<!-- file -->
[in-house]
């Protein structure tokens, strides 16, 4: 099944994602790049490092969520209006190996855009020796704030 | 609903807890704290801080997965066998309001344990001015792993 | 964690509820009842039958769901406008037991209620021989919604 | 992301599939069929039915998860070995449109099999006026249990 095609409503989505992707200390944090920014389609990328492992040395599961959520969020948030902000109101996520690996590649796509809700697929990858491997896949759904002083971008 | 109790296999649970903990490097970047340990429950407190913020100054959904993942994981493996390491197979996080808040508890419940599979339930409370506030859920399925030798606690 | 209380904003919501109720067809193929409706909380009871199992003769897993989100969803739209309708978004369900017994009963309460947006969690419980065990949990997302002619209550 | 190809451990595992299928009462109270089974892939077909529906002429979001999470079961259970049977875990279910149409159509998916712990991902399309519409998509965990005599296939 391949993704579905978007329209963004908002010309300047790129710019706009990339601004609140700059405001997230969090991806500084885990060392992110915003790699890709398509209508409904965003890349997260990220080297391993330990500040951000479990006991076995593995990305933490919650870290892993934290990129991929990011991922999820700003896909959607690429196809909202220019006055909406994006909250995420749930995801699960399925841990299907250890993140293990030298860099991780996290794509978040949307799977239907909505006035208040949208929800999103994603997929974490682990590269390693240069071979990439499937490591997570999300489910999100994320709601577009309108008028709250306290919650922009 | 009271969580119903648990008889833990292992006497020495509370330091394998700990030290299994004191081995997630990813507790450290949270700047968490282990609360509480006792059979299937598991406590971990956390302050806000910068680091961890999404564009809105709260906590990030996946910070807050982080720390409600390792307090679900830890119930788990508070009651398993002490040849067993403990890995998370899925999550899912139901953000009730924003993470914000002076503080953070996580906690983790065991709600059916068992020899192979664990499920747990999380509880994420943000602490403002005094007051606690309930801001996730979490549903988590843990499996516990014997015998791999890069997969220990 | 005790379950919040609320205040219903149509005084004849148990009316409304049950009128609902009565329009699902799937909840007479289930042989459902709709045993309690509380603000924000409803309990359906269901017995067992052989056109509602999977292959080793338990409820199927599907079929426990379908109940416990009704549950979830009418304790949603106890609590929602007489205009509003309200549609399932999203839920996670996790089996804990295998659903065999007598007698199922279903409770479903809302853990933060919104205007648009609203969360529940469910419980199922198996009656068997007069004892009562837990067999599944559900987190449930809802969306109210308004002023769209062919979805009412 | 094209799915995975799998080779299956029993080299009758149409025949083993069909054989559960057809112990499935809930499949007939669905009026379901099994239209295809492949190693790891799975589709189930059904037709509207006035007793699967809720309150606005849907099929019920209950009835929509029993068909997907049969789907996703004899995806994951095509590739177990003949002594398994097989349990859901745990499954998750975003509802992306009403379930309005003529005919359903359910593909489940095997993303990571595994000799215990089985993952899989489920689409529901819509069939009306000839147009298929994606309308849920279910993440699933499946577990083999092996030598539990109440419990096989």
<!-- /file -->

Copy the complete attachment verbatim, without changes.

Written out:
[in-house]
């Protein structure tokens, strides 16, 4: 099944994602790049490092969520209006190996855009020796704030 | 609903807890704290801080997965066998309001344990001015792993 | 964690509820009842039958769901406008037991209620021989919604 | 992301599939069929039915998860070995449109099999006026249990 095609409503989505992707200390944090920014389609990328492992040395599961959520969020948030902000109101996520690996590649796509809700697929990858491997896949759904002083971008 | 109790296999649970903990490097970047340990429950407190913020100054959904993942994981493996390491197979996080808040508890419940599979339930409370506030859920399925030798606690 | 209380904003919501109720067809193929409706909380009871199992003769897993989100969803739209309708978004369900017994009963309460947006969690419980065990949990997302002619209550 | 190809451990595992299928009462109270089974892939077909529906002429979001999470079961259970049977875990279910149409159509998916712990991902399309519409998509965990005599296939 391949993704579905978007329209963004908002010309300047790129710019706009990339601004609140700059405001997230969090991806500084885990060392992110915003790699890709398509209508409904965003890349997260990220080297391993330990500040951000479990006991076995593995990305933490919650870290892993934290990129991929990011991922999820700003896909959607690429196809909202220019006055909406994006909250995420749930995801699960399925841990299907250890993140293990030298860099991780996290794509978040949307799977239907909505006035208040949208929800999103994603997929974490682990590269390693240069071979990439499937490591997570999300489910999100994320709601577009309108008028709250306290919650922009 | 009271969580119903648990008889833990292992006497020495509370330091394998700990030290299994004191081995997630990813507790450290949270700047968490282990609360509480006792059979299937598991406590971990956390302050806000910068680091961890999404564009809105709260906590990030996946910070807050982080720390409600390792307090679900830890119930788990508070009651398993002490040849067993403990890995998370899925999550899912139901953000009730924003993470914000002076503080953070996580906690983790065991709600059916068992020899192979664990499920747990999380509880994420943000602490403002005094007051606690309930801001996730979490549903988590843990499996516990014997015998791999890069997969220990 | 005790379950919040609320205040219903149509005084004849148990009316409304049950009128609902009565329009699902799937909840007479289930042989459902709709045993309690509380603000924000409803309990359906269901017995067992052989056109509602999977292959080793338990409820199927599907079929426990379908109940416990009704549950979830009418304790949603106890609590929602007489205009509003309200549609399932999203839920996670996790089996804990295998659903065999007598007698199922279903409770479903809302853990933060919104205007648009609203969360529940469910419980199922198996009656068997007069004892009562837990067999599944559900987190449930809802969306109210308004002023769209062919979805009412 | 094209799915995975799998080779299956029993080299009758149409025949083993069909054989559960057809112990499935809930499949007939669905009026379901099994239209295809492949190693790891799975589709189930059904037709509207006035007793699967809720309150606005849907099929019920209950009835929509029993068909997907049969789907996703004899995806994951095509590739177990003949002594398994097989349990859901745990499954998750975003509802992306009403379930309005003529005919359903359910593909489940095997993303990571595994000799215990089985993952899989489920689409529901819509069939009306000839147009298929994606309308849920279910993440699933499946577990083999092996030598539990109440419990096989």